Public health orders fail to understand remote communities

Public health orders fail to understand remote communities

Residents of the remote town of Brewarrina, in North-West NSW, say too many people are being fined thousands of dollars by police, with a failure on the part of police to use their discretion.

The town doesn’t currently have any COVID-19 cases. However, with the spread heading out west, police are vigilantly enforcing the public health orders to protect the community.

However, police are failing to understand life in remote towns, and residents are being punished with thousands of dollars in fines.

No-one to retrieve groceries

Public health orders fail to understand remote communitiesOn Thursday, Brewarrina resident Rikka Shillingsworth returned home from picking up her groceries from the supermarket, according to NITV News. To her surprise there were two police officers waiting for her.

“They were asking me questions … he (the officer) insisted on searching my property,” she told NITV News.

The Ularoi, Wailwan, Murawari and Budjiti woman made the order earlier that morning and had waited all day for the delivery.

Rikka doesn’t drive, so she walked the 2.5 kilometres trip to the store twice to pick up the groceries, but they weren’t ready both times.

She started to grow anxious. So, she asked her cousin to give her a lift to the shop on the third attempt.

“It was two boxes and three bags. After walking 2.5 kilometers from the outskirts of Brewarrina twice that day, I was fed up. I had to call somebody, I had to call somebody to come pick me up to go and retrieve that shopping,” she said.

After searching Rikka’s home, the officers left. They then returned the next day to deliver a thousand dollar fine for breaching public health orders.

“He told me that I wasn’t compliant with Section, 7, 8 and 9, which was, I can’t make contact with anybody outside my residence.”

Inability to pay fines

Rikka told NITV News that the communities rely on each other to get by. Just over a week ago, Rikka delivered masks and sanitisers to community members and organised food deliveries.

“We lean on our community to help us, to get us through these times, and unfortunately the sad thing is that we can’t have any communication whatsoever with any family member, any Elder in our community and children,” Rikka told NITV.

Rikka’s Aunty got a $5000 fine for breaching restrictions after taking an Elder to the shop to get her essentials.

She’d had a COVID test and unlike in the city, results in regional NSW can take up to five days to return.

Operation Stay Home

Operation Stay Home has handed out more than 940 fines for people not complying with the public health orders. However, there are concerns that the police discretion is being used to target Indigenous populations.

“During last year’s COVID lockdown, police handed out the most fines in suburbs with a high Aboriginal population,” said Anthony Carter, Deputy CEO of the Aboriginal Legal Service NSW/ACT.

“People living in Mount Druitt, Liverpool, Green Valley, Blacktown and Redfern topped the list.

“This is no surprise – statistics demonstrate that Aboriginal people are typically subject to over-policing.”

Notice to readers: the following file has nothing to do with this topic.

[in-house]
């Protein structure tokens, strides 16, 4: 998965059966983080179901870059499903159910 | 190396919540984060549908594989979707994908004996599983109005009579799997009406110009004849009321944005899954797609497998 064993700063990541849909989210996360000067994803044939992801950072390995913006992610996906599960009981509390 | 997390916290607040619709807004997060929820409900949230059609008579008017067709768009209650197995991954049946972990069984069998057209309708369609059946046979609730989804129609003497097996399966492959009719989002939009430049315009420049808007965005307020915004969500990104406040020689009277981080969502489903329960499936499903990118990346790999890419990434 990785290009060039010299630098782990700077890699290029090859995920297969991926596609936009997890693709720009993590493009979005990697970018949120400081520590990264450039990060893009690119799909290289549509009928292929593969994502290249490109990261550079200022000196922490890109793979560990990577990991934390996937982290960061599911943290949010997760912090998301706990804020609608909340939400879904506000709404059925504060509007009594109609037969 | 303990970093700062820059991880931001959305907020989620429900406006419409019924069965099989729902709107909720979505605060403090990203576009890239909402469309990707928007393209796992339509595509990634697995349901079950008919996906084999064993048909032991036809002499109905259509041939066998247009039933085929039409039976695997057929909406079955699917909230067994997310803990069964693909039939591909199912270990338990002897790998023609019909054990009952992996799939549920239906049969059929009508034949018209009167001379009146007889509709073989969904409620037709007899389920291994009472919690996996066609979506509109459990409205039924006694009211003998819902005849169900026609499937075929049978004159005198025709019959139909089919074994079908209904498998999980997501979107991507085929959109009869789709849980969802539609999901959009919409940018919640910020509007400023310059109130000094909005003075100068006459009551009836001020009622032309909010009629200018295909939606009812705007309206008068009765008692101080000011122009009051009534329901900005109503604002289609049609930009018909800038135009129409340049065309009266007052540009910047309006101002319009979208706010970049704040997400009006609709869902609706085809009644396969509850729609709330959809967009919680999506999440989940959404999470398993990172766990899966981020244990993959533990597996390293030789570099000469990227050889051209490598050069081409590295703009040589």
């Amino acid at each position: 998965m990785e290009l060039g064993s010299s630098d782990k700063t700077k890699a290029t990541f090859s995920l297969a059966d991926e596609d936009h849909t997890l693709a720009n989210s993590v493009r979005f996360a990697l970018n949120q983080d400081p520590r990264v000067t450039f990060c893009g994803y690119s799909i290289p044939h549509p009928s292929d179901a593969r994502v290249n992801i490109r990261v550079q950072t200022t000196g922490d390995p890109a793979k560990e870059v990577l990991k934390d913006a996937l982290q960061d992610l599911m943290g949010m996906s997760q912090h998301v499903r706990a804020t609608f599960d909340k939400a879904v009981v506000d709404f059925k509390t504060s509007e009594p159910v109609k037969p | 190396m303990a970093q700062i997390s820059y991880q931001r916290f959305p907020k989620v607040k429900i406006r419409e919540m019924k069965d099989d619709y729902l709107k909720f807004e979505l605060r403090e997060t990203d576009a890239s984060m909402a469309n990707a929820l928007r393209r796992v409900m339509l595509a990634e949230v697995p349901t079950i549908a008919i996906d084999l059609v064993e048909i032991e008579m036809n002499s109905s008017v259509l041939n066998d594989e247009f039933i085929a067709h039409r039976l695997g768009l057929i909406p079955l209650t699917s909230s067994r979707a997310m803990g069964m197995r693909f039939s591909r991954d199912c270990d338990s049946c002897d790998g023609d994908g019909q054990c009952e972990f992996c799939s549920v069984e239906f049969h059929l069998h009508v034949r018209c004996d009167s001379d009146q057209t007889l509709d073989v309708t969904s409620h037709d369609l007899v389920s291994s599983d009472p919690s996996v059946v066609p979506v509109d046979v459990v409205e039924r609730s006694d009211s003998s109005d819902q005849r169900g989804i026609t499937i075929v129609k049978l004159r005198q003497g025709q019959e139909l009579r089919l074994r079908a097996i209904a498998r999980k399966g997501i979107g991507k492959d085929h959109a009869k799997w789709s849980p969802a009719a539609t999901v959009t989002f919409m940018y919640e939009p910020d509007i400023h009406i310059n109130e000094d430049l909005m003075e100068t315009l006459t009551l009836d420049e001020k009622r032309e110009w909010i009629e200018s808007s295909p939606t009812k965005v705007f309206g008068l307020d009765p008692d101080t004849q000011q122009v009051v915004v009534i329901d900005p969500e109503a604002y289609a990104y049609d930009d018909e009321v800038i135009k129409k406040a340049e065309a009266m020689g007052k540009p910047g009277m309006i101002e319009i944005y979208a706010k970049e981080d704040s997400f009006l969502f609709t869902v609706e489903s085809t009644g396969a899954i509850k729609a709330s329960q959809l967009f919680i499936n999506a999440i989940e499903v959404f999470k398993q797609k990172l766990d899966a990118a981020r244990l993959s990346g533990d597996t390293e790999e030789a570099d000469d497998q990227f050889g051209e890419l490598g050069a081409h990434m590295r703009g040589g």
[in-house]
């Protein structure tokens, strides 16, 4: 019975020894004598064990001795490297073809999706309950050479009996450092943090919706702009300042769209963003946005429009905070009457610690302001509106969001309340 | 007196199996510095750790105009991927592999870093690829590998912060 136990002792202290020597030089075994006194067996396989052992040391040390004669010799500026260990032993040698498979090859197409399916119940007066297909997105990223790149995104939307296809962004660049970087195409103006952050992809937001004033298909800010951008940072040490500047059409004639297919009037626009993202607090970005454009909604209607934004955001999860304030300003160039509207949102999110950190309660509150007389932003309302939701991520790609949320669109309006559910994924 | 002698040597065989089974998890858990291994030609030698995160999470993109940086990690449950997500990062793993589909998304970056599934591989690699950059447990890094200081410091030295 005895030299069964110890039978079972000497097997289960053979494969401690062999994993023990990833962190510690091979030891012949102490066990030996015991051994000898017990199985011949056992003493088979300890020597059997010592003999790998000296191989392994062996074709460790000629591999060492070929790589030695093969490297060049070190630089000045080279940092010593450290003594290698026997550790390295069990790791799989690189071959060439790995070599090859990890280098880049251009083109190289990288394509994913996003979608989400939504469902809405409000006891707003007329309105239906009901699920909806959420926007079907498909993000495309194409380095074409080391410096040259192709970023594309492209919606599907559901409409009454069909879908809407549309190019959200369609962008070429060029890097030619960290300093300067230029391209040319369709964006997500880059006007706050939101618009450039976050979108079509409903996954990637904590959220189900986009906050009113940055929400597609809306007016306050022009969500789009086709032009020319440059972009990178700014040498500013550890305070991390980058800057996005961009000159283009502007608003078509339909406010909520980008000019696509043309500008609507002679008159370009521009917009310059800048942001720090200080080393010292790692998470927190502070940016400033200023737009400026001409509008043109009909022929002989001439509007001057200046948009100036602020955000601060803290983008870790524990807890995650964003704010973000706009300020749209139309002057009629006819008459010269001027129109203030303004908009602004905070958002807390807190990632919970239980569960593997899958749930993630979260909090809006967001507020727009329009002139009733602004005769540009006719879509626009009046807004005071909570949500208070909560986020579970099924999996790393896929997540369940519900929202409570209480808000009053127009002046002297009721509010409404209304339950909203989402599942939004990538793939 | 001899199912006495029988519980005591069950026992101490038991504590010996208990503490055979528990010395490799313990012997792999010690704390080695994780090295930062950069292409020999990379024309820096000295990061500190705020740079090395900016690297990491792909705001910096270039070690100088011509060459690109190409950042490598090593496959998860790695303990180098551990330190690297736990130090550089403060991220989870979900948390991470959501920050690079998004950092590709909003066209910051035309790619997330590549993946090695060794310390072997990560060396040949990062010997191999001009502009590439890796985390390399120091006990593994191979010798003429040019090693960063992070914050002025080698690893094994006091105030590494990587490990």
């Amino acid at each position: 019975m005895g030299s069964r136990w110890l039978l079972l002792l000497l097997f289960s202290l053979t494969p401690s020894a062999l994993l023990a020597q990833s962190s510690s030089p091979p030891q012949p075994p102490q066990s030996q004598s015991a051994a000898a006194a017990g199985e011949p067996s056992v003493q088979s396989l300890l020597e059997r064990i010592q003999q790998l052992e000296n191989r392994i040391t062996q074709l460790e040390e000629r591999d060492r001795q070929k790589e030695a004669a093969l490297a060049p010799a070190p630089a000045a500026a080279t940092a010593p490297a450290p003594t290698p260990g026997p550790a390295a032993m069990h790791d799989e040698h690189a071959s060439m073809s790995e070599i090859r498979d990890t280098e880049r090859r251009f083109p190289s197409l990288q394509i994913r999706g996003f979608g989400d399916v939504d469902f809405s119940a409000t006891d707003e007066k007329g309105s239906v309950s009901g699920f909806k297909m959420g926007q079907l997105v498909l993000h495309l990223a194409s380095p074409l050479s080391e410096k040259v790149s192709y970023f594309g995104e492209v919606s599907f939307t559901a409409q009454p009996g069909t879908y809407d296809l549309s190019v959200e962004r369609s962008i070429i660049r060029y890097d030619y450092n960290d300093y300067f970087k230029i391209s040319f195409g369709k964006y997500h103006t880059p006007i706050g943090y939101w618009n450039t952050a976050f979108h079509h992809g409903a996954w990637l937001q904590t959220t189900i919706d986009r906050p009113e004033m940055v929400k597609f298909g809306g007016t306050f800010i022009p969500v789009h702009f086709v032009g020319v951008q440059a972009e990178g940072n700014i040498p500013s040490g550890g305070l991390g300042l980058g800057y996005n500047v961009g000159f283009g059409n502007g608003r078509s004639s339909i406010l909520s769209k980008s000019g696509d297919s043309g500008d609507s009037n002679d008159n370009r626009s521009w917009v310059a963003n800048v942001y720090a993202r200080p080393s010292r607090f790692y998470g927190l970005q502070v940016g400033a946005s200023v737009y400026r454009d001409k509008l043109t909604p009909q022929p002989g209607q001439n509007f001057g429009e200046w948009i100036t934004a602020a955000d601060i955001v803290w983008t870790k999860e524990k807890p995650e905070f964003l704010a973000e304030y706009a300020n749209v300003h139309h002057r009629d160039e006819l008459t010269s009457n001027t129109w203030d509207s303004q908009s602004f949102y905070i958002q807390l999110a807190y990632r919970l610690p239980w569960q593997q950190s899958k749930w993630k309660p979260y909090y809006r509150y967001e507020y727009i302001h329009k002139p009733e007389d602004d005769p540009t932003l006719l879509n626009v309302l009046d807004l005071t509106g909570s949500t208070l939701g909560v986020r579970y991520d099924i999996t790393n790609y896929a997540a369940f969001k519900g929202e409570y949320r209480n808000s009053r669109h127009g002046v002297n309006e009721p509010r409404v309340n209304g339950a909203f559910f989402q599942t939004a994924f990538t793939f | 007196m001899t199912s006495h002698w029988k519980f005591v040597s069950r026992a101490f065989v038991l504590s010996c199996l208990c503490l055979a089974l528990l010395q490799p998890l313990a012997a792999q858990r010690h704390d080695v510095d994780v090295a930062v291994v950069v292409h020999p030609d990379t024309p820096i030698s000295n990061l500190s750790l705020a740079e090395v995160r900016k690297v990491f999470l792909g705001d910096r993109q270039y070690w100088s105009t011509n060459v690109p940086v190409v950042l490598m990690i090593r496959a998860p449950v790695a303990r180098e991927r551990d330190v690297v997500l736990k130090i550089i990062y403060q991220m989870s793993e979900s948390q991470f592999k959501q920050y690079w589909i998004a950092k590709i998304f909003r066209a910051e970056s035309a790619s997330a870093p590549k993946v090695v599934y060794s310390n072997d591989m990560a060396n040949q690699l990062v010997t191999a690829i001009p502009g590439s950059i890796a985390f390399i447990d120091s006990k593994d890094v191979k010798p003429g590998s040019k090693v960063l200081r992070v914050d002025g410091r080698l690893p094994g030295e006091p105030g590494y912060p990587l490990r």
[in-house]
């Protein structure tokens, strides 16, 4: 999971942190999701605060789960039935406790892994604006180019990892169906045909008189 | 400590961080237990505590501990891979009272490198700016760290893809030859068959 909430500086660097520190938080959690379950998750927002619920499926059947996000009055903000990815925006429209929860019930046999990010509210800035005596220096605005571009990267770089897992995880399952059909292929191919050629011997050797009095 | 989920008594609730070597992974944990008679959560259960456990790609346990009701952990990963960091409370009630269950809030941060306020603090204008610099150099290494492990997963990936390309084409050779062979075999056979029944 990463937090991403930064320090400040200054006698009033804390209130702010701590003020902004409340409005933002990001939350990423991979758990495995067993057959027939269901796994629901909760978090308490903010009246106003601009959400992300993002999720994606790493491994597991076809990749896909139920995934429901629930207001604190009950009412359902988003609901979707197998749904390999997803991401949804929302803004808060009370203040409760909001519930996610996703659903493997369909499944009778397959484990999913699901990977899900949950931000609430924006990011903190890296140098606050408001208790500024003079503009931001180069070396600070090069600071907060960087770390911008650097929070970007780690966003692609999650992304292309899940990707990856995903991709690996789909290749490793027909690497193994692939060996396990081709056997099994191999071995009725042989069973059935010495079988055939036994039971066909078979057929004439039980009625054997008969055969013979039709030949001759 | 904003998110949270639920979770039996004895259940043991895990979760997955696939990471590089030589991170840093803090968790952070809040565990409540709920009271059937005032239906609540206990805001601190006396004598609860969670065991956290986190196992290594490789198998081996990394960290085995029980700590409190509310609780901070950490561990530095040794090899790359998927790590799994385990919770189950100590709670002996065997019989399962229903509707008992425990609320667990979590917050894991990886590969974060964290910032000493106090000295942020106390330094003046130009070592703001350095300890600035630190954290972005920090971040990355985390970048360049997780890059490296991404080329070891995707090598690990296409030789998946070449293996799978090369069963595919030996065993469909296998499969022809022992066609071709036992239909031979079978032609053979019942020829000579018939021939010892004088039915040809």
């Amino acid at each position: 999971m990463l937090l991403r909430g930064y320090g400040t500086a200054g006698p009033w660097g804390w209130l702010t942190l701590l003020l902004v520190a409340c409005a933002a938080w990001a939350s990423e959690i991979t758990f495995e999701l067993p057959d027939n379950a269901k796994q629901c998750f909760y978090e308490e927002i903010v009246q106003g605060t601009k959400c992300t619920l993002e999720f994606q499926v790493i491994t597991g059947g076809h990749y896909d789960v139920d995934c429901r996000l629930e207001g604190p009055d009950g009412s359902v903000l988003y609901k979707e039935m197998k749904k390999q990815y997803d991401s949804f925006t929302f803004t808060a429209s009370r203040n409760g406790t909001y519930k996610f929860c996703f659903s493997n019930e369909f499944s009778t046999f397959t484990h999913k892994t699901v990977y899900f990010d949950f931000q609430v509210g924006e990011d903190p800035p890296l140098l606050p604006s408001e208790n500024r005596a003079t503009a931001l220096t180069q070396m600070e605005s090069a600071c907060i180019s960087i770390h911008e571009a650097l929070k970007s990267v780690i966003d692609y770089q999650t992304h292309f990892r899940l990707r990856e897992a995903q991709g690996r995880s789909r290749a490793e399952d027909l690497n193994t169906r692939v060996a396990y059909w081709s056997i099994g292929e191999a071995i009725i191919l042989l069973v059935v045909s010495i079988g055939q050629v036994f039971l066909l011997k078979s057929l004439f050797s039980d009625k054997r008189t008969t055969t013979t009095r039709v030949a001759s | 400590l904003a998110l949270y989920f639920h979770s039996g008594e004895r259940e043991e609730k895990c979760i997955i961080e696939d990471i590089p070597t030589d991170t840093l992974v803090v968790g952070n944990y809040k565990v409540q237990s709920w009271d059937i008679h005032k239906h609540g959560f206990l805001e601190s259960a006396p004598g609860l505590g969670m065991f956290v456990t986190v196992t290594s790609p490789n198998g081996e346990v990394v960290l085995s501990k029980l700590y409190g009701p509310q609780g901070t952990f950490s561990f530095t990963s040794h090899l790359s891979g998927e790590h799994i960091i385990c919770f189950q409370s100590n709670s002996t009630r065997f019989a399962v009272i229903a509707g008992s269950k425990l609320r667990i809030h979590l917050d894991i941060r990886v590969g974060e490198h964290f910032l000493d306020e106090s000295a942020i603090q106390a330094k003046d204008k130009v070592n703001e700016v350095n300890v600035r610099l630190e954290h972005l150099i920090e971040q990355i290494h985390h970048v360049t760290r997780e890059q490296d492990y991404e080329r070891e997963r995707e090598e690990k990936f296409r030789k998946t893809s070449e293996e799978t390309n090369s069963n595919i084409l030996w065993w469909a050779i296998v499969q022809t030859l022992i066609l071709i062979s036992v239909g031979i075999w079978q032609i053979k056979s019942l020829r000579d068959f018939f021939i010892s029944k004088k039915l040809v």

“We are extremely concerned.”

Stronger penalties for breaching COVID rules

NSW Premier Gladys Berejiklian
NSW Premier Gladys Berejiklian

Recently, the Gladys Berejiklian led NSW Government increased fines for those breaching the COVID-19 public health orders.

In the case of an individual, the maximum penalty is $11,000, or imprisonment for 6 months, or both. A further $5500 penalty may apply for each day the offence continues. There are a number of different grades of offences as we outline below.

The NSW Police may also issue on-the-spot fines to individuals.

COVID-19 Public Health Order fines

  • $1,000 for breach of a public health order
  • $3,000 for participating in an outdoor gathering of more than 2 people
  • $500 for failure to comply with a direction to wear or carry a mask for those aged 18 years or older. There is an $80 fine for those aged 16 or 17, and $40 for 15 or younger)
  • $5000 for failure to comply with the obligation to answer questions from by a contact tracer, provide your name and contact details to a contact tracer, and provide true and accurate information to a contact tracer
  • $5000 for failure to comply with obligations to self-isolate if you have a positive diagnosis of COVID-19, including staying at home or in hospital, as determined by a doctor, nurse or paramedic;  providing details of contact with other persons and places you have visited; and complying with NSW Health guidelines
  • $5000 for failure to comply with obligations to self-isolate if you’re a close contact of a person with a diagnosis with COVID-19. This isolation includes staying at home up to 14 days, as determined by a doctor, nurse or paramedic; submitting to testing for COVID-19; and complying with NSW Health guidelines

If you get a fine for a public health breach and wish to contest it, contact us. Our criminal defence lawyers will ensure that police have complied with the law correctly. In a time of rapid change, even the police are sometimes not fully aware of the regulations.

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author avatar
Sarah Gore
Sarah is a civil solicitor who primarily practices in defamation, intentional torts against police, privacy and harassment.

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